Skyrocketing costs not only are wrecking havoc on the price of a gallon of gasoline, they’re also having a serious impact on diesel fuel. Although diesel fuel in diesel-powered cars and trucks produces 20 to 30 percent better fuel economy over gasoline, diesel’s advantage has hit a roadblock with reports of prices being as much as 20 to 30 percent higher for diesel versus gasoline.
The American Petroleum Institute says that while the demand for regular gasoline is slipping, diesel use is actually increasing and production is at capacity. And, since diesel is a close relative of home heating oil, costs could rise even more in the winter.
Another contributing factor is the investment refiners have made in recent years to reconfigure plants to produce cleaner, reduced-sulfur diesel. According to the U.S. Department of Energy, refining costs make up 21 percent of the cost of diesel, whereas refining costs for regular gasoline are only 8 percent of the total costs.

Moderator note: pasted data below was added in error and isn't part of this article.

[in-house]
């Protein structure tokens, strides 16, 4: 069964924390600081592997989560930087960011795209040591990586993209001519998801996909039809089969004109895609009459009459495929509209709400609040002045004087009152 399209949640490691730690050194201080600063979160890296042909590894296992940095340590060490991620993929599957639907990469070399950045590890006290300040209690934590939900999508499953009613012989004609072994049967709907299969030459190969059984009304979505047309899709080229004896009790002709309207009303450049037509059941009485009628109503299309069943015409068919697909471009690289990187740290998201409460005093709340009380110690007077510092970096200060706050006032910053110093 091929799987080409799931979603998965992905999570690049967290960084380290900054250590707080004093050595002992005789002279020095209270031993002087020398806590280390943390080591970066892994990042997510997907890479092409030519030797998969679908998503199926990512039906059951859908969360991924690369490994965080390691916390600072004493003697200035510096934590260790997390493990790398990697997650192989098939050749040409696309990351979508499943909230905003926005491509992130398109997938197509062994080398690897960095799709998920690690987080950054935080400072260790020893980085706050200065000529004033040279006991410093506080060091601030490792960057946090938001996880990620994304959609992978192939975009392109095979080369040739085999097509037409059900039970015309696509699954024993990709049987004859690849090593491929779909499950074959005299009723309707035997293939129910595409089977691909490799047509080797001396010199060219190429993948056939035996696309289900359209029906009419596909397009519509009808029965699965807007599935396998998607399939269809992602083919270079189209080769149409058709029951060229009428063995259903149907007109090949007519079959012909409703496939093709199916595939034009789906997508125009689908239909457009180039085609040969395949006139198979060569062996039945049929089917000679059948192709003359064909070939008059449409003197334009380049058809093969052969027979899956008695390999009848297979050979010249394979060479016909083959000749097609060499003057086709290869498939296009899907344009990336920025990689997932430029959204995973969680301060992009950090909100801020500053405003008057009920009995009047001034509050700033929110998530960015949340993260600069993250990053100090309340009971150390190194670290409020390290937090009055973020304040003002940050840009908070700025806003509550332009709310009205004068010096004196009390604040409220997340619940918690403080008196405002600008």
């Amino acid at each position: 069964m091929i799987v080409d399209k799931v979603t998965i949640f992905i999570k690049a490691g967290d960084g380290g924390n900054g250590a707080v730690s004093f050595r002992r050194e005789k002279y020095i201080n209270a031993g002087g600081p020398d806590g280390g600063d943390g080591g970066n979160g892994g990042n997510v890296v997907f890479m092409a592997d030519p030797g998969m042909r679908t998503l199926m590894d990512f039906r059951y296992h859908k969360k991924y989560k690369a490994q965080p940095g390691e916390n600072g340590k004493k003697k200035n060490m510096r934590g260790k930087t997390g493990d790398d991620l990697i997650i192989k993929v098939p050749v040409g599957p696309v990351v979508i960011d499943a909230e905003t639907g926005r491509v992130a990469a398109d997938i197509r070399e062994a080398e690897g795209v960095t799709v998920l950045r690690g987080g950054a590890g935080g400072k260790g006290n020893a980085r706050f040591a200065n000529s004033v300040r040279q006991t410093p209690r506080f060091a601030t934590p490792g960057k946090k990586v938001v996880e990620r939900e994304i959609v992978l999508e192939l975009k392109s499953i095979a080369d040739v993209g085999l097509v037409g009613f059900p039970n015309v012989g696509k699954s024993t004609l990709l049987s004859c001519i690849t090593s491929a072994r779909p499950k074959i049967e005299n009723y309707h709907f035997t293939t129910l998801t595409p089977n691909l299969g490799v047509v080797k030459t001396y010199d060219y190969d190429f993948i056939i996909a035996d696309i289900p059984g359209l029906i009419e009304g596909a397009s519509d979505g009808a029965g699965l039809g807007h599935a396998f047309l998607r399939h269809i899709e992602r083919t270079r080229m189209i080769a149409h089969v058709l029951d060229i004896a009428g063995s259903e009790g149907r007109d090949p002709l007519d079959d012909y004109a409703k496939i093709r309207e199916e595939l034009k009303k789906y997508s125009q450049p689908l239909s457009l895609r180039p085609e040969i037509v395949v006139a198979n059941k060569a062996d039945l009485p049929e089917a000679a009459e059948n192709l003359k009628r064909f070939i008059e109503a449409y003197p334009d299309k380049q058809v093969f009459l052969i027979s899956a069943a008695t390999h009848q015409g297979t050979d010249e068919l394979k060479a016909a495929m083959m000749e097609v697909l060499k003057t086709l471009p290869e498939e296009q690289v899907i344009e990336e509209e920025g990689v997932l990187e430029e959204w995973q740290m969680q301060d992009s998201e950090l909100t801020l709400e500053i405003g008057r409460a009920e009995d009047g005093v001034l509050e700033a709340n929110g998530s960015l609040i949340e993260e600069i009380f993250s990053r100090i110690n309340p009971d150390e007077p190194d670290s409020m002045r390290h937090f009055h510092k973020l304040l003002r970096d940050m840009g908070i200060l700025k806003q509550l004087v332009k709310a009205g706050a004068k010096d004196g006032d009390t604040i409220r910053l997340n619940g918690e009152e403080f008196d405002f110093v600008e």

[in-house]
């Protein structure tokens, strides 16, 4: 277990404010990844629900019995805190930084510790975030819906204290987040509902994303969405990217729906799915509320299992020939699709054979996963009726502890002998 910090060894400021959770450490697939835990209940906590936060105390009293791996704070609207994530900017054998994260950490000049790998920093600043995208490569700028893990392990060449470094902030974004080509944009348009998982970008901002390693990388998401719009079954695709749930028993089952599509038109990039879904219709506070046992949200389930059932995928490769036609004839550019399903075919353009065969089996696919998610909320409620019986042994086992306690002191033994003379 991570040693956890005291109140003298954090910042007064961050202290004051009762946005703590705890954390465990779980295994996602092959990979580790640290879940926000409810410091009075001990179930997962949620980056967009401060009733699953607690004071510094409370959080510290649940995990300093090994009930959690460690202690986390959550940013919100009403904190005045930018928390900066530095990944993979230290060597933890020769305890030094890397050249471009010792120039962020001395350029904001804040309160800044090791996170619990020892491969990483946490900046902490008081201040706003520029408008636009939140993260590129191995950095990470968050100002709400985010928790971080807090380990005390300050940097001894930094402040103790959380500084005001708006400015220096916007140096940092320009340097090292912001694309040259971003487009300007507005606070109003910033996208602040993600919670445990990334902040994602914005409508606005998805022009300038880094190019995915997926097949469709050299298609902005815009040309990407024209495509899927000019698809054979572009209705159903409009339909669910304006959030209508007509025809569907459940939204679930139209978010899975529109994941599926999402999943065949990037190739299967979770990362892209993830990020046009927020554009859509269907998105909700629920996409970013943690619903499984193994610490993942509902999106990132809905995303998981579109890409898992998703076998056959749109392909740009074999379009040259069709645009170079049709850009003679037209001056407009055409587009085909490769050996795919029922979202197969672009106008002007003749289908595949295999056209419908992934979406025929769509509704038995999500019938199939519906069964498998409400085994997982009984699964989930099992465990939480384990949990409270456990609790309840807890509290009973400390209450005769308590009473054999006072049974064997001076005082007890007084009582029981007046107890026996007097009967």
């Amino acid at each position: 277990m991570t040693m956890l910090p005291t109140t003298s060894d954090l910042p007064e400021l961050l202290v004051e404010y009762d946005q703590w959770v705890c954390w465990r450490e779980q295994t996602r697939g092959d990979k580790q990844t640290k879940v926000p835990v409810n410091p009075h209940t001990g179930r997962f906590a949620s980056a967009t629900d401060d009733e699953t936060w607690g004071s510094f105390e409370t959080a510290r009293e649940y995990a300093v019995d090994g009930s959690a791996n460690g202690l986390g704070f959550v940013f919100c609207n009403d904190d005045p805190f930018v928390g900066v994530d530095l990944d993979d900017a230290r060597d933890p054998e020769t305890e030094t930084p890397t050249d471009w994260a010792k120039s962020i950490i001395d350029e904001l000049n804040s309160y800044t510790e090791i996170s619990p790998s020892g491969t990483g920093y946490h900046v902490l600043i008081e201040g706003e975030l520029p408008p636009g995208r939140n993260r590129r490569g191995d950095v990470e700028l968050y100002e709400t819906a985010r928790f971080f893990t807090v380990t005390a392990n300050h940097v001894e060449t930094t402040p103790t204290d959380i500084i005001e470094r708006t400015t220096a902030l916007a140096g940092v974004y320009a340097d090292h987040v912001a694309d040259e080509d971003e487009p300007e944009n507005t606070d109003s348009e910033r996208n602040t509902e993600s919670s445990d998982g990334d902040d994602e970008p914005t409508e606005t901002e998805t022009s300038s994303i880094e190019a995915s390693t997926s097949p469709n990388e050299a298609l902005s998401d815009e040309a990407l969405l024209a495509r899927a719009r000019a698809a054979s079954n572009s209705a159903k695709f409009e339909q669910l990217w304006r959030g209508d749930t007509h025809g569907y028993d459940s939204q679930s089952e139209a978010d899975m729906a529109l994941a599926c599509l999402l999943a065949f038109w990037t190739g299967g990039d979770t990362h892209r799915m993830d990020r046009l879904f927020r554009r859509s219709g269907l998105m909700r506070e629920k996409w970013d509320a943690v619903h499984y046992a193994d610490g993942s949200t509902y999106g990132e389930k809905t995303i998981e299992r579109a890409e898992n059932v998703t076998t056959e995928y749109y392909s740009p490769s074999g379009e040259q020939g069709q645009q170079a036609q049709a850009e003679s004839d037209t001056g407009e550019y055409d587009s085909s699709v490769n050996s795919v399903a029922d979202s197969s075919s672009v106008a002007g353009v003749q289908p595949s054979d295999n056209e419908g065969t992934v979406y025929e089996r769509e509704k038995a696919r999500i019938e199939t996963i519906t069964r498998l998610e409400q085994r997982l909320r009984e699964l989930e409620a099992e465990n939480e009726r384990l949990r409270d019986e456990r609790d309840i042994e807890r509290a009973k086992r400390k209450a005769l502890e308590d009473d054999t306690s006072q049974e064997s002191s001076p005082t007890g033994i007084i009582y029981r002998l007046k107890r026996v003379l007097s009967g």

Add to this the fact that diesel engine vehicles are more expensive. The higher compression and tighter tolerances needed to ignite diesel fuel require the engine be designed and built with greater weight and strength. In addition, an EPA mandate affecting diesel engines produced after January 1, 2007, requires a number of new features that contribute to higher prices, such as diesel particulate filters, revised catalytic converters and EGR (Exhaust Gas Recirculation) valves that comply with the new ultra low diesel soot emission limits.
The diesel dilemma affects businesses the most. Whereas consumers can choose to drive less when prices go up, trucks, which are the biggest users of diesel, have no choice. When diesel use doesn’t fall, demand is not susceptible to price fluctuation.